Meet Our New Directors

Most of you will know that DEADLINE is being directed by two brand new lead artists: EXCITING!

We get to know them a little better…

ROSIE REID

  1. Tell us a wee bit about you?



My name is Rosie I am a theatre practitioner from the southside of Glasgow. I work with many different groups to make theatre, I mostlly work with young people but another significant part of my practice is working within criminal justice settings. My favourite pastimes are being with my friends, northern soul dancing and going on spontaneous adventures.

  1. How did you first find out about Junction 25?



When I was around 14 years old my younger sister invited us to go see the first ever Junction 25 show called Elegant Variation. I distinctly remember the smell of fresh grass when I first walked into the theatre. The stage was made of grass with with young women telling their stories of what makes them unique and how we should celebrate diversity. I remember feeling surprised watching a piece of theatre that was so unfamiliar to me. This experience inspired me to join the company which led me to follow a career in the arts.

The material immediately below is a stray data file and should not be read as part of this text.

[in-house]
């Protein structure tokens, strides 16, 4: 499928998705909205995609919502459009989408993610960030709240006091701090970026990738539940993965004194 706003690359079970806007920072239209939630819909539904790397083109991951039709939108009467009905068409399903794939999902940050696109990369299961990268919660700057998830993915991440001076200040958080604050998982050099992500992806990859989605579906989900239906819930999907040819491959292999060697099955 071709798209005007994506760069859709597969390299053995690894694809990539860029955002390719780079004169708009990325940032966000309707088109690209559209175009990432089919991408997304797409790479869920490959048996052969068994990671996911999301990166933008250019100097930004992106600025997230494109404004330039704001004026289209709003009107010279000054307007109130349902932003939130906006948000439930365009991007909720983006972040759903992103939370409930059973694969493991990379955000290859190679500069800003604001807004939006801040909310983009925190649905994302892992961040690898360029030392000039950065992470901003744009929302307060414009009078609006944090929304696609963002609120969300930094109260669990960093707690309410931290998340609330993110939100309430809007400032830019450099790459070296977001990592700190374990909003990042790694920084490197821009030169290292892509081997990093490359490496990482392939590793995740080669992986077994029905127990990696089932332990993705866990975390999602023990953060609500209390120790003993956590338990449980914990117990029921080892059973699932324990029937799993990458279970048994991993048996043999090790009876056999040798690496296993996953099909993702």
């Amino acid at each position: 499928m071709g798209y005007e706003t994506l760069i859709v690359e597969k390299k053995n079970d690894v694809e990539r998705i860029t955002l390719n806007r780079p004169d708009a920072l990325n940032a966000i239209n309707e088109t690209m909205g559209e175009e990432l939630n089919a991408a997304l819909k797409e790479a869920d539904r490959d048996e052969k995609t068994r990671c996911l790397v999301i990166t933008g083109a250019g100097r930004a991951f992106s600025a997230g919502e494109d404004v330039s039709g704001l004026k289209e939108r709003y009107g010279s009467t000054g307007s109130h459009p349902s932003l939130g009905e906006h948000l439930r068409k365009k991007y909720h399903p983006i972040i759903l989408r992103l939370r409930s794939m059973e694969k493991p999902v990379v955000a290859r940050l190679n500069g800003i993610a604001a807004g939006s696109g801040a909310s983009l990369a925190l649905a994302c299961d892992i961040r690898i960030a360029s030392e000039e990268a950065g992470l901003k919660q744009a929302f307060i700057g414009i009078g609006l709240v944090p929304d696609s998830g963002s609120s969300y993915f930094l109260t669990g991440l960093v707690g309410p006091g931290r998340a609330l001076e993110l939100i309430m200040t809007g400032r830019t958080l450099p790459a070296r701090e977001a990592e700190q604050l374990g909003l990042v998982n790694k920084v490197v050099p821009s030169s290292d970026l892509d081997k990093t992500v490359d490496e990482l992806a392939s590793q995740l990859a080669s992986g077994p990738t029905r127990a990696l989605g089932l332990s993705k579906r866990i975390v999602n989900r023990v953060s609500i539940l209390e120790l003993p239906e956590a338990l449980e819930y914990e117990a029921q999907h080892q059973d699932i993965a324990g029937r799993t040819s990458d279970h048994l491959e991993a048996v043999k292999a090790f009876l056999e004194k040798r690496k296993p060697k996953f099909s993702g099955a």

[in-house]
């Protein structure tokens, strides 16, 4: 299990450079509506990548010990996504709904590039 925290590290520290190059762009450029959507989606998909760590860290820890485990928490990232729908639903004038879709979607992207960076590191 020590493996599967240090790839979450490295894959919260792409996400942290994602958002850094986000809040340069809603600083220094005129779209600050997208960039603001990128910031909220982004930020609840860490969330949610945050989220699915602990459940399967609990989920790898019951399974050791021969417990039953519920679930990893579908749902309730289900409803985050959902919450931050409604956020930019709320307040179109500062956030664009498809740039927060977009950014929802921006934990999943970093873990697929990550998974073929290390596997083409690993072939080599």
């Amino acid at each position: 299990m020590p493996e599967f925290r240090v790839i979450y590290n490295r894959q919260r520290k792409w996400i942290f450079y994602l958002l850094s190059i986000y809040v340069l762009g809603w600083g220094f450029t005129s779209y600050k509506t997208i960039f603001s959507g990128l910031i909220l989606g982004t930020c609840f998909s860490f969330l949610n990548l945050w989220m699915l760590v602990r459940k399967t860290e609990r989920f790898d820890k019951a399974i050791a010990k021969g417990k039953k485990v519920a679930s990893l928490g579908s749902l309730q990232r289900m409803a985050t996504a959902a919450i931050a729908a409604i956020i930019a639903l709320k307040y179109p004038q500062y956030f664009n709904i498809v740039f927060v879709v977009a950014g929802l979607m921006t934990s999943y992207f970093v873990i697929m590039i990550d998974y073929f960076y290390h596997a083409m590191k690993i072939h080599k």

1. How have you worked with the group to make the new show DEADLINE?



As most people that have ever seen work from Junction 25 or know anything about the company one of the main principles of the artistic practice is that the work is devised by the young people and the show acts as a platform for young people’s voices to be heard. To make the show we have been using a lot of different making techniques that have been focussed around countdowns and pressure. By creating an environment where time is running out, this has allowed us to play and experiment with what deadlines mean and how pressure can make us feel.

 

  1. What do you think are important about the themes of the show for young audiences?

We are living in a time where young people are under increasing pressure from the schooling system to produce academic results. Where young people are expected to make career defining decisions at ever earlier stages of their schooling careers, and where post-graduation young people are thrown into the harsh economic reality of austerity Britain, where the competition for the decreasing pool of high paying jobs is growing fiercer and fiercer.